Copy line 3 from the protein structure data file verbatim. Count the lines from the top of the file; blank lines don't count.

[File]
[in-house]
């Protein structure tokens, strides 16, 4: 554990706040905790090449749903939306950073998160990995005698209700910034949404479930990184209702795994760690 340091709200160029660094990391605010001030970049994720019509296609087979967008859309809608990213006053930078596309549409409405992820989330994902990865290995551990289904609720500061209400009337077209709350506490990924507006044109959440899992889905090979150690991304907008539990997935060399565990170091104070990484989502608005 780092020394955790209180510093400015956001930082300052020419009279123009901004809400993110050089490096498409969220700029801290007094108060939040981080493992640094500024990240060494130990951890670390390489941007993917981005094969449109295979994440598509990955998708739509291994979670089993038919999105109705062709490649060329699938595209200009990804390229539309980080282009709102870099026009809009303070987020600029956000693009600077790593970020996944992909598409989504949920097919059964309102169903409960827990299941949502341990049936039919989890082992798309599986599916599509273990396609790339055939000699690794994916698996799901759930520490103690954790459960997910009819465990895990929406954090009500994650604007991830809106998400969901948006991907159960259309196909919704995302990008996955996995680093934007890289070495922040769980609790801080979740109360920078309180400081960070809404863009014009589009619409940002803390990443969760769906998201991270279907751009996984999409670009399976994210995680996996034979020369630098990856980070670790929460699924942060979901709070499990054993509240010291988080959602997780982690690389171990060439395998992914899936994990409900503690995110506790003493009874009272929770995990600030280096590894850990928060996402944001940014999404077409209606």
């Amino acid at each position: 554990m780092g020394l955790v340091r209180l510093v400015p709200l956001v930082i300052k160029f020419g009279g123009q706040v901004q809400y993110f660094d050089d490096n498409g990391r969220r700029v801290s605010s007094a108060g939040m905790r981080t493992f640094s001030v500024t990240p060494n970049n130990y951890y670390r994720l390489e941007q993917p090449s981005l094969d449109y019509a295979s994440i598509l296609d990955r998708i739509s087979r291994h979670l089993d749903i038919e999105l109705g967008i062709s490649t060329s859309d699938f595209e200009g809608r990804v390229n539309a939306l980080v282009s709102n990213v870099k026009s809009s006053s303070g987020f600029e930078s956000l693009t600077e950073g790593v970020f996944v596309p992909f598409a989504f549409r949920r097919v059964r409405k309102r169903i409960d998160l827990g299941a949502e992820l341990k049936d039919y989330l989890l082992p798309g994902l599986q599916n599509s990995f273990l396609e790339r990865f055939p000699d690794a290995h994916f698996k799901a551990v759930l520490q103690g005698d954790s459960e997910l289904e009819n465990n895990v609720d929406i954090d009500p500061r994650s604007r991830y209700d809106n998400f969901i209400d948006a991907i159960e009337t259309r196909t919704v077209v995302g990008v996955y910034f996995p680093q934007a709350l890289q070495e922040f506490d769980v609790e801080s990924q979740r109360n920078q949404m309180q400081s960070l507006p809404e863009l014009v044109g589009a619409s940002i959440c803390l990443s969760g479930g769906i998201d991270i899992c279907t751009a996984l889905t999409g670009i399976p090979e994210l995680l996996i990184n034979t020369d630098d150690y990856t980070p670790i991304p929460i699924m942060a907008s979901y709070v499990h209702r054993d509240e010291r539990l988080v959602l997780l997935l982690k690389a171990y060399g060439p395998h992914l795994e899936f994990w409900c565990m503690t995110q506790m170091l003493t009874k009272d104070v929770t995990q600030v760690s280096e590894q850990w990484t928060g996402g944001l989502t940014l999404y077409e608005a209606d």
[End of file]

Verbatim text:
């Amino acid at each position: 554990m780092g020394l955790v340091r209180l510093v400015p709200l956001v930082i300052k160029f020419g009279g123009q706040v901004q809400y993110f660094d050089d490096n498409g990391r969220r700029v801290s605010s007094a108060g939040m905790r981080t493992f640094s001030v500024t990240p060494n970049n130990y951890y670390r994720l390489e941007q993917p090449s981005l094969d449109y019509a295979s994440i598509l296609d990955r998708i739509s087979r291994h979670l089993d749903i038919e999105l109705g967008i062709s490649t060329s859309d699938f595209e200009g809608r990804v390229n539309a939306l980080v282009s709102n990213v870099k026009s809009s006053s303070g987020f600029e930078s956000l693009t600077e950073g790593v970020f996944v596309p992909f598409a989504f549409r949920r097919v059964r409405k309102r169903i409960d998160l827990g299941a949502e992820l341990k049936d039919y989330l989890l082992p798309g994902l599986q599916n599509s990995f273990l396609e790339r990865f055939p000699d690794a290995h994916f698996k799901a551990v759930l520490q103690g005698d954790s459960e997910l289904e009819n465990n895990v609720d929406i954090d009500p500061r994650s604007r991830y209700d809106n998400f969901i209400d948006a991907i159960e009337t259309r196909t919704v077209v995302g990008v996955y910034f996995p680093q934007a709350l890289q070495e922040f506490d769980v609790e801080s990924q979740r109360n920078q949404m309180q400081s960070l507006p809404e863009l014009v044109g589009a619409s940002i959440c803390l990443s969760g479930g769906i998201d991270i899992c279907t751009a996984l889905t999409g670009i399976p090979e994210l995680l996996i990184n034979t020369d630098d150690y990856t980070p670790i991304p929460i699924m942060a907008s979901y709070v499990h209702r054993d509240e010291r539990l988080v959602l997780l997935l982690k690389a171990y060399g060439p395998h992914l795994e899936f994990w409900c565990m503690t995110q506790m170091l003493t009874k009272d104070v929770t995990q600030v760690s280096e590894q850990w990484t928060g996402g944001l989502t940014l999404y077409e608005a209606d």